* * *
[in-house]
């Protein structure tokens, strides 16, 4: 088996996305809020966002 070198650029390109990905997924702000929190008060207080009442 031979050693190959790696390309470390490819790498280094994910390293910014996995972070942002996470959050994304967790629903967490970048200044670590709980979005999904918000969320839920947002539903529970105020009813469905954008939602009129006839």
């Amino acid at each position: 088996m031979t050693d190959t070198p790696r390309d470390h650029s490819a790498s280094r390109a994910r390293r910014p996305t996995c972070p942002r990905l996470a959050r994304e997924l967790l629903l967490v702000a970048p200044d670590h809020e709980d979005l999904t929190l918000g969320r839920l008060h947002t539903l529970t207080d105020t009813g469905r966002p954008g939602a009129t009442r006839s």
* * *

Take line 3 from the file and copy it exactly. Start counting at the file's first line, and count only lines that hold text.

């Amino acid at each position: 088996m031979t050693d190959t070198p790696r390309d470390h650029s490819a790498s280094r390109a994910r390293r910014p996305t996995c972070p942002r990905l996470a959050r994304e997924l967790l629903l967490v702000a970048p200044d670590h809020e709980d979005l999904t929190l918000g969320r839920l008060h947002t539903l529970t207080d105020t009813g469905r966002p954008g939602a009129t009442r006839s």